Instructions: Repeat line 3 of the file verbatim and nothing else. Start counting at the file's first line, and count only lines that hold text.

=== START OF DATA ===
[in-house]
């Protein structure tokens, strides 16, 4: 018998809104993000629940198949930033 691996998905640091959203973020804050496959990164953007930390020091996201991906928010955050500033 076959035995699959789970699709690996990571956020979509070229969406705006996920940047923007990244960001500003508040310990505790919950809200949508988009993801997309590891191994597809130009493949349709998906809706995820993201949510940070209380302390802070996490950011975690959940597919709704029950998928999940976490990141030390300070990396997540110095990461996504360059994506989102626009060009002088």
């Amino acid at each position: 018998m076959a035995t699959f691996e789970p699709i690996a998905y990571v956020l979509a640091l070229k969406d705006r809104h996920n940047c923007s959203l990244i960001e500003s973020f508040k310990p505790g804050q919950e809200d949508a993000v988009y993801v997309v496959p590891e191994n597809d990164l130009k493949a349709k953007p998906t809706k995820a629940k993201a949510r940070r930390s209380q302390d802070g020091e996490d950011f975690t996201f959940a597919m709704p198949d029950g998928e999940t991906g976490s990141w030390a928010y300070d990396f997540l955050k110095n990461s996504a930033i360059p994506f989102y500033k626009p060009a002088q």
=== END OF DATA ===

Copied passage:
């Amino acid at each position: 018998m076959a035995t699959f691996e789970p699709i690996a998905y990571v956020l979509a640091l070229k969406d705006r809104h996920n940047c923007s959203l990244i960001e500003s973020f508040k310990p505790g804050q919950e809200d949508a993000v988009y993801v997309v496959p590891e191994n597809d990164l130009k493949a349709k953007p998906t809706k995820a629940k993201a949510r940070r930390s209380q302390d802070g020091e996490d950011f975690t996201f959940a597919m709704p198949d029950g998928e999940t991906g976490s990141w030390a928010y300070d990396f997540l955050k110095n990461s996504a930033i360059p994506f989102y500033k626009p060009a002088q």